Uncertainty clouds future of Calif nuke plant

Feb 26, 2013 by Michael R. Blood

(AP)—The future of the shuttered San Onofre nuclear power plant is clouded by uncertainty.

Regulatory filings disclosed Tuesday say it is contending with rising costs, extensive equipment repairs and even questions about for wildfires.

The documents released by Edison International, the parent company of San Onofre operator Southern California Edison, touch on a series of broad questions about the plant as SCE pushes to restart one of two reactors.

The company says costs for repairs and inspections jumped to over $400 million through December.

The plant hasn't produced electricity since January 2012, after a tiny radiation leak led to the discovery of unusual damage to hundreds of steam generator tubes that carry .

Explore further: Boeing and Chinese firm to turn 'gutter oil' into jet fuel

5 /5 (1 vote)
add to favorites email to friend print save as pdf

Related Stories

US nuclear reactor turned off after radiation leak

Feb 02, 2012

A reactor at the San Onofre nuclear power plant near San Diego has been shut down after a radiation leak which was not big enough to cause public harm, the US atomic safety agency said Wednesday.

Feds say design flaw led to US nuke plant woes

Jun 19, 2012

(AP) — Federal regulators said Monday that a botched computer analysis resulted in design flaws that are largely to blame for unprecedented wear in steam tubes at the San Onofre nuclear power plant, but ...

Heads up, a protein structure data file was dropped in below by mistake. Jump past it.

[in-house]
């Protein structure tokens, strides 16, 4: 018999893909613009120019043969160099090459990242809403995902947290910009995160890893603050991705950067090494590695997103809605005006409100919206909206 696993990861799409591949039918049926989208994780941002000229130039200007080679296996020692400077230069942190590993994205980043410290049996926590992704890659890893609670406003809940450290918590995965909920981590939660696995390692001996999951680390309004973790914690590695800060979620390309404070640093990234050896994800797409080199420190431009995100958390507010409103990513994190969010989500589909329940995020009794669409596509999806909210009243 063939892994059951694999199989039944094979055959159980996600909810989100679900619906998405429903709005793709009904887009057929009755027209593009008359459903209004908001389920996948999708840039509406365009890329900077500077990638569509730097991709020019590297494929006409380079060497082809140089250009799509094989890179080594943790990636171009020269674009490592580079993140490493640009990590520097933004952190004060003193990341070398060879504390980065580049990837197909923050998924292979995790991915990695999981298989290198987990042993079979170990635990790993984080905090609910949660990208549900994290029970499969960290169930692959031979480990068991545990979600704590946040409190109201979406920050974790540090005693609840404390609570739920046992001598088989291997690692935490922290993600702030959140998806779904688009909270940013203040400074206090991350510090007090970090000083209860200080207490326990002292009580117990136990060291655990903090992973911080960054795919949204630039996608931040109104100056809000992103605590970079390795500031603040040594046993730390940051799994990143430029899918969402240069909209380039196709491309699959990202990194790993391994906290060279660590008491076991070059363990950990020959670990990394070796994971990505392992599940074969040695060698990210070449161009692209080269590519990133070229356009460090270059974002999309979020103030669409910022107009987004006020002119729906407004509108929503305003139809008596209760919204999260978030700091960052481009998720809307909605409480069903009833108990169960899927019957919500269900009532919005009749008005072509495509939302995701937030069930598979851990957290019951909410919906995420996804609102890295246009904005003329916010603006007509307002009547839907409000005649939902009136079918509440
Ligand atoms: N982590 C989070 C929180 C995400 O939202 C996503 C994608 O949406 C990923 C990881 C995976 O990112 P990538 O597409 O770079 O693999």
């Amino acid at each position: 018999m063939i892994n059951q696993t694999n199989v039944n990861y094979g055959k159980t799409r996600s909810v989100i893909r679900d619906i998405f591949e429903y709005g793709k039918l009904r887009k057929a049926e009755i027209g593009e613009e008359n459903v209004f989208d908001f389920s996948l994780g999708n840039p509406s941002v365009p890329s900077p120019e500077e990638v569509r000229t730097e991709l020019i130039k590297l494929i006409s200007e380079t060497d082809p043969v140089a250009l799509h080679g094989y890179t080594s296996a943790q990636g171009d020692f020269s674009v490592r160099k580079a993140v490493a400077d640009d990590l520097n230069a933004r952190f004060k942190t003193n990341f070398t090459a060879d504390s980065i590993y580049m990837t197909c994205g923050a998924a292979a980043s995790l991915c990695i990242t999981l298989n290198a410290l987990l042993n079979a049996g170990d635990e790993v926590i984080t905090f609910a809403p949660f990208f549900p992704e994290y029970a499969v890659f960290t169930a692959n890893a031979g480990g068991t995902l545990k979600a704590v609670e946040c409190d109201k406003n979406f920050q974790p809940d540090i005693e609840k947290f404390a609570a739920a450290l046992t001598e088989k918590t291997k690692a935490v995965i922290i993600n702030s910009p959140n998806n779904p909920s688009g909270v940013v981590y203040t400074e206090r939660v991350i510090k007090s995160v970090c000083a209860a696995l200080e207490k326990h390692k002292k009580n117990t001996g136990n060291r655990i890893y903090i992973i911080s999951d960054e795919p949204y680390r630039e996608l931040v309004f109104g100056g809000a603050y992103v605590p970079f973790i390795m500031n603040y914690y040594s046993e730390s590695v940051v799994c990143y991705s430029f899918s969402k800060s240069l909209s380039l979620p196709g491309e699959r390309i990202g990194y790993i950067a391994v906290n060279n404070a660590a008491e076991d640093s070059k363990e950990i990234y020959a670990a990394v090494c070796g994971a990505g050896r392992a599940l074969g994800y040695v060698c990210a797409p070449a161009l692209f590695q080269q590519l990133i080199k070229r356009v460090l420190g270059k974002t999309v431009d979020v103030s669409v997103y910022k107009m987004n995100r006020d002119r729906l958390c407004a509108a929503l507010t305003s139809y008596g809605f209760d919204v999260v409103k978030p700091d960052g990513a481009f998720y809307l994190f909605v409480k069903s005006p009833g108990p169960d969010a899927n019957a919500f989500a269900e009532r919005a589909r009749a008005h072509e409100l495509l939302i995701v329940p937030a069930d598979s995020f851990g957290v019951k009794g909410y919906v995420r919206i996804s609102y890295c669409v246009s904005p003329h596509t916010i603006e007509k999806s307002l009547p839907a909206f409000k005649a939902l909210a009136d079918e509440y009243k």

Fukushima leak may have flowed into Pacific: TEPCO

Apr 05, 2012

About 12 tonnes of radioactive water has leaked at Japan's crippled Fukushima Daiichi nuclear power plant, with the facility's operator saying Thursday that some may have flowed into the Pacific Ocean.

Plans in the works for huge manmade reef

Jan 01, 2007

Thinning kelp beds off Southern California are expected to flourish again after completion of one of the country's biggest artificial kelp reefs.

Areva to set up treatment system at Japan plant

Apr 19, 2011

French nuclear group Areva said Tuesday it will set up a system to treat radioactive water from a quake-hit Japanese power plant to allow power supplies and cooling systems to be repaired.

Recommended for you

Cheaper silicon means cheaper solar cells

23 minutes ago

Researchers at the Norwegian University of Science and Technology have pioneered a new approach to manufacturing solar cells that requires less silicon and can accommodate silicon with more impurities than ...

User comments : 1

Adjust slider to filter visible comments by rank

Display comments: newest first

Steven_Anderson
1 / 5 (1) Feb 26, 2013
Lets replace em with LFTR Reactors. Make them our first LFTR Reactor experiments. http://rawcell.com